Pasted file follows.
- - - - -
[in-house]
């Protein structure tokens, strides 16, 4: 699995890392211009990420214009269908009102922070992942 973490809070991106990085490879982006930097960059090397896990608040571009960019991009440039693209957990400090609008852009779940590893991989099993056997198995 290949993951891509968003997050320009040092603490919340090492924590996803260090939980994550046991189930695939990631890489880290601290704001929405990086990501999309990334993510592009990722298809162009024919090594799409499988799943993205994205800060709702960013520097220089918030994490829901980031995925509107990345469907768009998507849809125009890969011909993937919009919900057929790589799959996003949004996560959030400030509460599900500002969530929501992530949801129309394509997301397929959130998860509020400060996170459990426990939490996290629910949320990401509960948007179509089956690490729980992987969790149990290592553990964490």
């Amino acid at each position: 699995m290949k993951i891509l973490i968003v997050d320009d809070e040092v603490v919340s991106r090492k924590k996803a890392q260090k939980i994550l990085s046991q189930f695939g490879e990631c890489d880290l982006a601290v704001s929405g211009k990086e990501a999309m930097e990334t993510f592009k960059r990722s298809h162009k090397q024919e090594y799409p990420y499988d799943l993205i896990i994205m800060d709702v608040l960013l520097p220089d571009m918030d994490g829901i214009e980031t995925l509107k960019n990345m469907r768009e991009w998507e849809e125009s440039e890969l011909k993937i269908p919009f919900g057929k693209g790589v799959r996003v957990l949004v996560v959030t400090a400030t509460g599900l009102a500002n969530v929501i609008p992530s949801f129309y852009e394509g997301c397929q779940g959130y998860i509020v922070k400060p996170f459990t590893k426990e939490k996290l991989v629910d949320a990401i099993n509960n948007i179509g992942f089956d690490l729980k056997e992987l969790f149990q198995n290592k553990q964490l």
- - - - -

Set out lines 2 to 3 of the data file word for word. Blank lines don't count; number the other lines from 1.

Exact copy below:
């Protein structure tokens, strides 16, 4: 699995890392211009990420214009269908009102922070992942 973490809070991106990085490879982006930097960059090397896990608040571009960019991009440039693209957990400090609008852009779940590893991989099993056997198995 290949993951891509968003997050320009040092603490919340090492924590996803260090939980994550046991189930695939990631890489880290601290704001929405990086990501999309990334993510592009990722298809162009024919090594799409499988799943993205994205800060709702960013520097220089918030994490829901980031995925509107990345469907768009998507849809125009890969011909993937919009919900057929790589799959996003949004996560959030400030509460599900500002969530929501992530949801129309394509997301397929959130998860509020400060996170459990426990939490996290629910949320990401509960948007179509089956690490729980992987969790149990290592553990964490």
């Amino acid at each position: 699995m290949k993951i891509l973490i968003v997050d320009d809070e040092v603490v919340s991106r090492k924590k996803a890392q260090k939980i994550l990085s046991q189930f695939g490879e990631c890489d880290l982006a601290v704001s929405g211009k990086e990501a999309m930097e990334t993510f592009k960059r990722s298809h162009k090397q024919e090594y799409p990420y499988d799943l993205i896990i994205m800060d709702v608040l960013l520097p220089d571009m918030d994490g829901i214009e980031t995925l509107k960019n990345m469907r768009e991009w998507e849809e125009s440039e890969l011909k993937i269908p919009f919900g057929k693209g790589v799959r996003v957990l949004v996560v959030t400090a400030t509460g599900l009102a500002n969530v929501i609008p992530s949801f129309y852009e394509g997301c397929q779940g959130y998860i509020v922070k400060p996170f459990t590893k426990e939490k996290l991989v629910d949320a990401i099993n509960n948007i179509g992942f089956d690490l729980k056997e992987l969790f149990q198995n290592k553990q964490l």